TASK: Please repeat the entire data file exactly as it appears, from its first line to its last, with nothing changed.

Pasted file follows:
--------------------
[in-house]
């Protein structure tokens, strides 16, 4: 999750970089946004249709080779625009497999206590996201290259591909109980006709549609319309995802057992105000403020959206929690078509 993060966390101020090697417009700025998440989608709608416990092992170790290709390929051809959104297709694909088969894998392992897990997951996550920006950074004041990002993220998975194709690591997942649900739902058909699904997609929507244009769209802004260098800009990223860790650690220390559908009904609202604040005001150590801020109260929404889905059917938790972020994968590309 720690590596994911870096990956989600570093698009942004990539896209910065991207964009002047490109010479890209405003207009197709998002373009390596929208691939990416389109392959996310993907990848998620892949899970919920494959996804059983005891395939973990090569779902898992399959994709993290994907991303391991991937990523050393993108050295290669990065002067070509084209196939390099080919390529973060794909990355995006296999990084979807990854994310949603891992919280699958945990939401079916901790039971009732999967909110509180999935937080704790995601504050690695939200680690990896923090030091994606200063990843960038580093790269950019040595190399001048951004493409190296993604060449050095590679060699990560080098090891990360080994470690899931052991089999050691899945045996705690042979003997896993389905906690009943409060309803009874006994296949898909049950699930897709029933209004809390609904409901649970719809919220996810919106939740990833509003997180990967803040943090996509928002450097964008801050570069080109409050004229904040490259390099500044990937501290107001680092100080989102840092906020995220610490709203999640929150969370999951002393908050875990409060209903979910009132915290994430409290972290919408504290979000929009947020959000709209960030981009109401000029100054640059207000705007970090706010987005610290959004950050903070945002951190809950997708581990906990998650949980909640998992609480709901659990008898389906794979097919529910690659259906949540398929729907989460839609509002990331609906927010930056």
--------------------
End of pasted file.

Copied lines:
[in-house]
């Protein structure tokens, strides 16, 4: 999750970089946004249709080779625009497999206590996201290259591909109980006709549609319309995802057992105000403020959206929690078509 993060966390101020090697417009700025998440989608709608416990092992170790290709390929051809959104297709694909088969894998392992897990997951996550920006950074004041990002993220998975194709690591997942649900739902058909699904997609929507244009769209802004260098800009990223860790650690220390559908009904609202604040005001150590801020109260929404889905059917938790972020994968590309 720690590596994911870096990956989600570093698009942004990539896209910065991207964009002047490109010479890209405003207009197709998002373009390596929208691939990416389109392959996310993907990848998620892949899970919920494959996804059983005891395939973990090569779902898992399959994709993290994907991303391991991937990523050393993108050295290669990065002067070509084209196939390099080919390529973060794909990355995006296999990084979807990854994310949603891992919280699958945990939401079916901790039971009732999967909110509180999935937080704790995601504050690695939200680690990896923090030091994606200063990843960038580093790269950019040595190399001048951004493409190296993604060449050095590679060699990560080098090891990360080994470690899931052991089999050691899945045996705690042979003997896993389905906690009943409060309803009874006994296949898909049950699930897709029933209004809390609904409901649970719809919220996810919106939740990833509003997180990967803040943090996509928002450097964008801050570069080109409050004229904040490259390099500044990937501290107001680092100080989102840092906020995220610490709203999640929150969370999951002393908050875990409060209903979910009132915290994430409290972290919408504290979000929009947020959000709209960030981009109401000029100054640059207000705007970090706010987005610290959004950050903070945002951190809950997708581990906990998650949980909640998992609480709901659990008898389906794979097919529910690659259906949540398929729907989460839609509002990331609906927010930056």